Of Rosewater and Perfume
When I first arrived in the Kingdom in 1986 (as a hospital worker), I was afraid to leave the hospital grounds, for fear of getting into trouble with the local culture and the dreaded mutawah. The first two weeks, I went to work, walked around the campus, and made friends with my roommates. Each of them had lived there several years already, and invited me to go out with them, so they could show me how to do things outside the sanctuary of hospital property. “Maybe later,” I said, feeling very much the foreigner.
The hospital provided shopping buses for women, and I finally got my courage up to get on the bus for Al-Azizia grocery store, dubbed the A&P after a well-known American supermarket chain. The ten minute ride gave me a glimpse of real Saudi houses, called “villas.” Their sleek architecture, sweeping walls, and ornately designed gates fascinated me, and I wondered whether I’d ever get a chance to enter one.
Al-Azizia lived up to its reputation. I found a mid-sized store set up the same way as our American stores, and many of the same products I used to buy at home. Next to those familiar, imported cans and boxes, I discovered local fare, much of which I could not imagine how to use. I was surprised to find large bottles of rosewater in the grocery aisle, next to other ingredients one would use in cooking and baking. “That’s odd,” I thought, as I put a bottle of rosewater in my cart. I loved the scent of roses, and was delighted to find rosewater perfume so cheap and plentiful. Never mind that I found it in the grocery aisle; things were different in this part of the world.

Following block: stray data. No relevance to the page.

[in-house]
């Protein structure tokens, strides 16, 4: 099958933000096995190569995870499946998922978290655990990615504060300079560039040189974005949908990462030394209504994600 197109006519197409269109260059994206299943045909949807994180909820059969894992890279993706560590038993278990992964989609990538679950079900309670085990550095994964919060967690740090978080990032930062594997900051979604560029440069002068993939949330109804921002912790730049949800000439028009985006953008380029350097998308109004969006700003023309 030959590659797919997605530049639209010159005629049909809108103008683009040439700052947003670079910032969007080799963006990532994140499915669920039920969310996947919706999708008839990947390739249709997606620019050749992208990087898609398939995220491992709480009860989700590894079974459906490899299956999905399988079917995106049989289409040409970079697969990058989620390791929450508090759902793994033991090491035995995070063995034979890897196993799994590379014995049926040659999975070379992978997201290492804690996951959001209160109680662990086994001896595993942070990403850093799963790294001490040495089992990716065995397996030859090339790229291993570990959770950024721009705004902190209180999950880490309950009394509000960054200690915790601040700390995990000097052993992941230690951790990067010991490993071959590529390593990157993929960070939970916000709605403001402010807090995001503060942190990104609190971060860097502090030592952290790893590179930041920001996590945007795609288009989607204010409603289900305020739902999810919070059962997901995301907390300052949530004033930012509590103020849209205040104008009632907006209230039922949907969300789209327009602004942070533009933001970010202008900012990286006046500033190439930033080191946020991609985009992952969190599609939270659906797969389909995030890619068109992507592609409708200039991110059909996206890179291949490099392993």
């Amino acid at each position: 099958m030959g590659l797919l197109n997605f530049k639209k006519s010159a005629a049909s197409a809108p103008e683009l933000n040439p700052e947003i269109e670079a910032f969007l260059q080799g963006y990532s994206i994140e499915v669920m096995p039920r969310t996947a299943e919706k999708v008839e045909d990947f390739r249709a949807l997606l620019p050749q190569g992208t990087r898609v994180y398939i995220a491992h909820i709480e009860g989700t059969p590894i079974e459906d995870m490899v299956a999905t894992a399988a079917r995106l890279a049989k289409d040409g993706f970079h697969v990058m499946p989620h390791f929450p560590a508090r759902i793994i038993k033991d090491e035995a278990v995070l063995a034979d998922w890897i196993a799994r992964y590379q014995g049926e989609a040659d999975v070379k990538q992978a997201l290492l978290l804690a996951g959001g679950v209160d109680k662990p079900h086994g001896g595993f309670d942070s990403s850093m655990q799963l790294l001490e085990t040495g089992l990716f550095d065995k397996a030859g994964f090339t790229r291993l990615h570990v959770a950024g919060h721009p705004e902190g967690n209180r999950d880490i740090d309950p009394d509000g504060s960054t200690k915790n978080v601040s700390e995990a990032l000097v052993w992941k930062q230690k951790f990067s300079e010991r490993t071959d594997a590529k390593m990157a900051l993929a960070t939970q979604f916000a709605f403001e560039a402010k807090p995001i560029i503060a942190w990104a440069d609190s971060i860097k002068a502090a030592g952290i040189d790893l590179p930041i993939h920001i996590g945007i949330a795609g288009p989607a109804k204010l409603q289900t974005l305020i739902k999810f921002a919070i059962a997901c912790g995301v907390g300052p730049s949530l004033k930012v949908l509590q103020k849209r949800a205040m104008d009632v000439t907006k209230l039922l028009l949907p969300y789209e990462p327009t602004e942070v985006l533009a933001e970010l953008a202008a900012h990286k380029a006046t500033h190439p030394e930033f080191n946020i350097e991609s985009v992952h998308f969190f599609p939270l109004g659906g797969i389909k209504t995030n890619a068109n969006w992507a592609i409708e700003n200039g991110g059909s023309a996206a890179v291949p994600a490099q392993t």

Back in the apartment, I opened the bottle of rosewater, splashed some on my neck, and put it on top of my bureau. I was surprised to find the liquid sticky, unlike the cologne I’d used back in the States. Never mind, I’d have to learn new ways of doing things.
One day, I invited my roommate Lois into my room to show her some books I’d brought from the States. She said, “Why do you have a bottle of rosewater on your dresser?” and I said, “Because I love the scent of rose perfume.”
She laughed. “Do you use that for perfume?”
She laughed even more, but I didn’t know why. Finally, she said, “Don’t you know that they use rosewater for cooking?”
“Cooking!” I exclaimed. “They put that in FOOD?”
“Yes,” she said, still laughing. “They use it for sweets.”
I could only imagine how Lois would go to work the next day and tell all her colleagues about the new roommate who thought rosewater was perfume.
Several years later, I grew to like the taste of rosewater as well as the scent, and I learned how to use it in sweets. I got several chances to enter Saudi villas, and I learned where to buy proper rose oil perfume, which I use to this day, twenty years later.